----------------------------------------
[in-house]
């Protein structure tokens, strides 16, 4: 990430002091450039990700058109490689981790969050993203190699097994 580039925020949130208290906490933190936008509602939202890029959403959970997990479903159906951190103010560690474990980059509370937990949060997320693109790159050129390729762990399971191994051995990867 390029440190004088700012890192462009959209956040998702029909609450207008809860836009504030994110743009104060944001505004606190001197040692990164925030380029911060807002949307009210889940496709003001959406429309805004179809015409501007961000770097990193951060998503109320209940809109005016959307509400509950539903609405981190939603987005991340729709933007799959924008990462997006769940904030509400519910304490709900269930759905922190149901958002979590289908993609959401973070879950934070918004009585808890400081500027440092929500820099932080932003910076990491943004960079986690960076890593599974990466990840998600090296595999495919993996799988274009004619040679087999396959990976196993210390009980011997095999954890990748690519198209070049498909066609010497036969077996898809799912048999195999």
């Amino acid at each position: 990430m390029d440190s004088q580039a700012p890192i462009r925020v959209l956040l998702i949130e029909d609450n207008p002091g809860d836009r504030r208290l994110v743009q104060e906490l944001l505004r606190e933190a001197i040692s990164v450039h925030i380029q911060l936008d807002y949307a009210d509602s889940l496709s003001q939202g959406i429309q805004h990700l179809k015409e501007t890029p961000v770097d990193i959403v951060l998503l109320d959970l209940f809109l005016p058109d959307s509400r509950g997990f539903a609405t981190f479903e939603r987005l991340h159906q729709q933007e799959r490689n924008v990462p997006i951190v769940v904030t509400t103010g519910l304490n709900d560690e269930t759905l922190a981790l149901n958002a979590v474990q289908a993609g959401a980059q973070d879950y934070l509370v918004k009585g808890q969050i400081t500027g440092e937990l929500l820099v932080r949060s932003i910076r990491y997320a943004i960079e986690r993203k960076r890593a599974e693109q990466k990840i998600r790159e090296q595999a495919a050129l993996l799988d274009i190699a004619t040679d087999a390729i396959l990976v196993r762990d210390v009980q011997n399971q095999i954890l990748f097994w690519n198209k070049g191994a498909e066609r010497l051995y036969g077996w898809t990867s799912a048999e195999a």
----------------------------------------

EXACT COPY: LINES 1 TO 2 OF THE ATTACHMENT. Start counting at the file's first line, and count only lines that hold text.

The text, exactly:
[in-house]
């Protein structure tokens, strides 16, 4: 990430002091450039990700058109490689981790969050993203190699097994 580039925020949130208290906490933190936008509602939202890029959403959970997990479903159906951190103010560690474990980059509370937990949060997320693109790159050129390729762990399971191994051995990867 390029440190004088700012890192462009959209956040998702029909609450207008809860836009504030994110743009104060944001505004606190001197040692990164925030380029911060807002949307009210889940496709003001959406429309805004179809015409501007961000770097990193951060998503109320209940809109005016959307509400509950539903609405981190939603987005991340729709933007799959924008990462997006769940904030509400519910304490709900269930759905922190149901958002979590289908993609959401973070879950934070918004009585808890400081500027440092929500820099932080932003910076990491943004960079986690960076890593599974990466990840998600090296595999495919993996799988274009004619040679087999396959990976196993210390009980011997095999954890990748690519198209070049498909066609010497036969077996898809799912048999195999």